Meet the Osbourne. He’s a funny type, crude and scatty. He’s probably more aware of his own myth than he’s given credit for and he’s certainly become increasingly aware of his own mortality in recent times.
Which largely explains why Black Sabbath are venturing out on The End tour, hitting Perth on April 15. It’s the second time in three years lucky Perth audiences have the chance to witness founding members Ozzy Osbourne, guitarist and songwriter Tony Iommi and bassist/lyricist Geezer Butler together. And probably the last.
“We were going to do an album,” Osbourne says from LA. “But I’m 67, it would take three or four years to write and record the album because that’s the way it goes, by which time I’d be 72, and then we were going to do a farewell tour. We’d be f…… dead.
“I would rather go while we’re still able to do it than be a corpse in front of a mike.”
His own mortality was pulled into focus with the passing in December of old friend and Motorhead frontman Lemmy Kilmister, while he lives day to day with Iommi’s lymphoma battle.
Osbourne is also clearly shaken by another friend, Malcolm Young, and the struggles with dementia that forced him to retire from AC/DC in 2014. He describes the Australian hard rockers as his favourite band.
“AC/DC are my favourite, they’re f…… great,” Osbourne says. “I’m sorry Malcolm’s not doing too well. My thoughts and prayers go out, he’s a good guy, always has been.
“I’ve always gotten on well with all of them, they always treated me with the greatest of respect and I do the same with them.”
John Michael “Ozzy” Osbourne is many things to many people. Godfather of heavy metal, TV personality, reformed junkie, Prince of Darkness and Rock and Roll Hall of Famer to name a few. One thing he could never be accused of, through controversy and lean times artistically, is resting on his laurels. He has kept busy releasing 20 albums between Black Sabbath and a successful solo career, selling 100 million copies along the way.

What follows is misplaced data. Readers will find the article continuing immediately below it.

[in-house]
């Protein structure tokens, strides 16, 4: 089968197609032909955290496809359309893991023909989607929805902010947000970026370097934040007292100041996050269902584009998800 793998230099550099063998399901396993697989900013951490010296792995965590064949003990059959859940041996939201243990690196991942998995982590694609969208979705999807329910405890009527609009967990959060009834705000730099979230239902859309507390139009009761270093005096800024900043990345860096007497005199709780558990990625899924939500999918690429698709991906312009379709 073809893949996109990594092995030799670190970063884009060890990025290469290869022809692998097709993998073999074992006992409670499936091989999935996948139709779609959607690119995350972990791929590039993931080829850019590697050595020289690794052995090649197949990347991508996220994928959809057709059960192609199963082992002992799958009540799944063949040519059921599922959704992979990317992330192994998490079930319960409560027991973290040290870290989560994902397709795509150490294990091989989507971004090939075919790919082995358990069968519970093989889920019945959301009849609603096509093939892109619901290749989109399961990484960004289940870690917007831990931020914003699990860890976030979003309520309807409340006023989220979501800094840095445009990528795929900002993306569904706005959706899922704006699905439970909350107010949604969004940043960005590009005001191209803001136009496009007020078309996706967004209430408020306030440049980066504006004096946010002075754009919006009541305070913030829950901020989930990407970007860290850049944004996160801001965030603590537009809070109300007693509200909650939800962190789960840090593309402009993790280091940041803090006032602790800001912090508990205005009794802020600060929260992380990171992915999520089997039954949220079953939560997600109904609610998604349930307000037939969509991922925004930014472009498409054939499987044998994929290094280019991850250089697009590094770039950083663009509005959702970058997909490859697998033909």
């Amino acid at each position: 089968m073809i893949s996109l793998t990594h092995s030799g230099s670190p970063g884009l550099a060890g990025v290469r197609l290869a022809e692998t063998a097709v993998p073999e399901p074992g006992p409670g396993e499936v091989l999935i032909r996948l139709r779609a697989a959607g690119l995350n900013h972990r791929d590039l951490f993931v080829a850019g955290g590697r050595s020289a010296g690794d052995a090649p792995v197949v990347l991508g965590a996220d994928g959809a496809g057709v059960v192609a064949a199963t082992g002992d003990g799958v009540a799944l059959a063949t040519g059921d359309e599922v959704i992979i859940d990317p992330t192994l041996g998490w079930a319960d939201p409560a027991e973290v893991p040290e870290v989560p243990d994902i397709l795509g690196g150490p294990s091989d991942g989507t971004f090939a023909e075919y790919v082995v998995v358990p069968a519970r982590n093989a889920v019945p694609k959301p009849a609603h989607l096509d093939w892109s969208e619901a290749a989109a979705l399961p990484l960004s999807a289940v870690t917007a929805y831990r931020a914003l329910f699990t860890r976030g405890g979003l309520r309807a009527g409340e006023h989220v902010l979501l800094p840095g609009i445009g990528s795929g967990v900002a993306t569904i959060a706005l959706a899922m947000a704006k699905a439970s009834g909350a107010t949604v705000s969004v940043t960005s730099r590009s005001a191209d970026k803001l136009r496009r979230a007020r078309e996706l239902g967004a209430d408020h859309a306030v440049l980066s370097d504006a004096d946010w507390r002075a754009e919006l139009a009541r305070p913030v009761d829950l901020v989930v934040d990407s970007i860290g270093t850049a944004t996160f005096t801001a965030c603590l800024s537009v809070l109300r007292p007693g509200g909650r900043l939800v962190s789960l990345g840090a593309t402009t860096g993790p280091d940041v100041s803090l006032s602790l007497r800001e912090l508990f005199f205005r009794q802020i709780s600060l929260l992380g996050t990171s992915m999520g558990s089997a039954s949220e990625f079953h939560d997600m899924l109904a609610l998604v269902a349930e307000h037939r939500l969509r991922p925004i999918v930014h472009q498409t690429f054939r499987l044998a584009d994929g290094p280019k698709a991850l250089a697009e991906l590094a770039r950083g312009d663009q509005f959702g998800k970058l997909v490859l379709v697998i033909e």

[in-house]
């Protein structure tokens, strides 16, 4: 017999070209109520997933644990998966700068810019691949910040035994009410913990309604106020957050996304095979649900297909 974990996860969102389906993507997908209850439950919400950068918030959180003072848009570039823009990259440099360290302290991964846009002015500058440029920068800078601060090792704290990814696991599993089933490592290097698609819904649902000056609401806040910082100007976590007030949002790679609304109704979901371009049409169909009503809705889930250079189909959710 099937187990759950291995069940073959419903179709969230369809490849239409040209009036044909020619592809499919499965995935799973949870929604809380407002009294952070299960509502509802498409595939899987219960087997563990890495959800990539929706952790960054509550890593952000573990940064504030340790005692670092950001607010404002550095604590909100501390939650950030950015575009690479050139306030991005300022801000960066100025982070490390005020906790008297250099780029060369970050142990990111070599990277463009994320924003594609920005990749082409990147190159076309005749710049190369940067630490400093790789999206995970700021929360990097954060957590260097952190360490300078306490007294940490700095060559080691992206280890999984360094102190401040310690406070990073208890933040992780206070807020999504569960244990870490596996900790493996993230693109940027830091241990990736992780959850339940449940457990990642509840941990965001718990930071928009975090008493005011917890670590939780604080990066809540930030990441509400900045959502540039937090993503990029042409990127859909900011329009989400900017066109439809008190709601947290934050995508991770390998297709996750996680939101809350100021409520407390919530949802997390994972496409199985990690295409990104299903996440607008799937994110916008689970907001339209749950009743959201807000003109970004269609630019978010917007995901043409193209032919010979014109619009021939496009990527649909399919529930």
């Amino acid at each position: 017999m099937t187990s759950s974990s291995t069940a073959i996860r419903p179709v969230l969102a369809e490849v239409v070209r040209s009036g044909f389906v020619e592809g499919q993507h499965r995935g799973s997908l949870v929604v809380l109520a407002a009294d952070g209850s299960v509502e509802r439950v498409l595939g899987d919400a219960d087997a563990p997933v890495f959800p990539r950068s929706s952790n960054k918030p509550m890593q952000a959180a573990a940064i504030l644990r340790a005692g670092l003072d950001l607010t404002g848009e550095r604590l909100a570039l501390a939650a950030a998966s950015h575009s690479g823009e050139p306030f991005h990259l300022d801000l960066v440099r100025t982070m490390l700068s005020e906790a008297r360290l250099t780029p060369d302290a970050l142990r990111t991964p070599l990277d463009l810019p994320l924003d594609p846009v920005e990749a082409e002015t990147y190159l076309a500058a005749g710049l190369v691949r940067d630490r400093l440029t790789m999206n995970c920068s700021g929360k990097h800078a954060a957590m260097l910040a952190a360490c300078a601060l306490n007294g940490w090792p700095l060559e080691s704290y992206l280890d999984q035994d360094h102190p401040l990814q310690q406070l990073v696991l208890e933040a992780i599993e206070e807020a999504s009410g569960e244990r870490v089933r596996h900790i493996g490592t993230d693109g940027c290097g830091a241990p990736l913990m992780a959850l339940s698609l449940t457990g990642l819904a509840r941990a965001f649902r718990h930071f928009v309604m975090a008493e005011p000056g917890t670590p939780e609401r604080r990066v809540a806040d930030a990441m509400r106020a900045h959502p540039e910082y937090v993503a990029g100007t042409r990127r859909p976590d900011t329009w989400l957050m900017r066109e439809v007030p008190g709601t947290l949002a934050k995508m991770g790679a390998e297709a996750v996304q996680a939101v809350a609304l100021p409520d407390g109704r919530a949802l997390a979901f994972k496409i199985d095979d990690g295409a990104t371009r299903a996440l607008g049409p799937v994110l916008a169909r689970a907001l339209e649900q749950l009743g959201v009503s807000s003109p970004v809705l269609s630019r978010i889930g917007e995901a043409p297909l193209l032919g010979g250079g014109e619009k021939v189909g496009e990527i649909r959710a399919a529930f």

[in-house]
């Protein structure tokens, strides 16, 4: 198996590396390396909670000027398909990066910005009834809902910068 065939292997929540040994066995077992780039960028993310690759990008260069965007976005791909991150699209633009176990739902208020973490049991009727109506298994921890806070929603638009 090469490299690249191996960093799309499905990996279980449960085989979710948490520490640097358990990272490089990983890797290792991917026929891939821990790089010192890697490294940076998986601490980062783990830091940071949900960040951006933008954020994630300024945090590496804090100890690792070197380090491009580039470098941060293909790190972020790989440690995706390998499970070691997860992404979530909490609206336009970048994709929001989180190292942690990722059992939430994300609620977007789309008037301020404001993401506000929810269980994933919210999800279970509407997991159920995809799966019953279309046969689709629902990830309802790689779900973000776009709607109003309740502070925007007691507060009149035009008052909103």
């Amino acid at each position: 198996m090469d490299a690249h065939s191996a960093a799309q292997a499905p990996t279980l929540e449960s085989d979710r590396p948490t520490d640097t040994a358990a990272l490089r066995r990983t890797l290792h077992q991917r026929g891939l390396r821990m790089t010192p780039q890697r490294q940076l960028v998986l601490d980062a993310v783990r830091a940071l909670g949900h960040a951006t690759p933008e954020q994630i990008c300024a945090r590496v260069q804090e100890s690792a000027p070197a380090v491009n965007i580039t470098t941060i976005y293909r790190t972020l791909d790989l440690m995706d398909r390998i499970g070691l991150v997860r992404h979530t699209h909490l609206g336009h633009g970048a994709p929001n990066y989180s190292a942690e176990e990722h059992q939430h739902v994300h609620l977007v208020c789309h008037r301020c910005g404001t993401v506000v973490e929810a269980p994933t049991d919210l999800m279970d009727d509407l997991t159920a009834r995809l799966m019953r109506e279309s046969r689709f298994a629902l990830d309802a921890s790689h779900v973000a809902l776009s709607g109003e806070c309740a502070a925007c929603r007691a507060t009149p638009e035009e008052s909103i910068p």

His legend has also been bolstered by novel concepts such as The Osbournes hit reality-TV series and music festival Ozzfest. More notoriously, in separate incidents in the 1980s he bit the head off a dove then a bat.
Somewhat surprisingly, he describes fellow rock icon Steven Tyler of Aerosmith as an inspiration for joining American Idol recently.
“I met Steven the other day and he just got this gig on American Idol and I said ‘Congratulations’,” Osbourne says. “And he goes ‘You’re the first person to say that, everyone thinks I’ve sold out’. I said to him ‘It’s f…… work!’
“He must have got a good cheque for doing that. Would anybody turn that kind of work down? Here’s $25 million, I don’t want it. That’s when you really need a therapist.”
To this day, he is best loved for singing in the first and perhaps greatest of all heavy metal acts, Black Sabbath, formed in 1968. Osbourne rejoined the legends in 2013 to release 13, their first album together since 1978’s Never Say Die.
How long they continue is in the air, but if there’s one thing Osbourne knows, it’s that come hell or high water he’ll keep working. He’s not afraid to put the blame squarely on wife (and manager) Sharon Osbourne’s shoulders for that, crudely suggesting she has a shopping problem.
“I know one thing,” he says. “I’m going to do an album and carry on my own solo career.
“My wife loves shopping, so I’ll be working in the next f…… life. My wife buys a thousand pairs of shoes, and I go ‘Hang on, can you roll over? I want to see how many feet you have.’ I thought I’d married a f…… millipede.”
Black Sabbath play Perth Arena on April 15. Tickets from Ticketek
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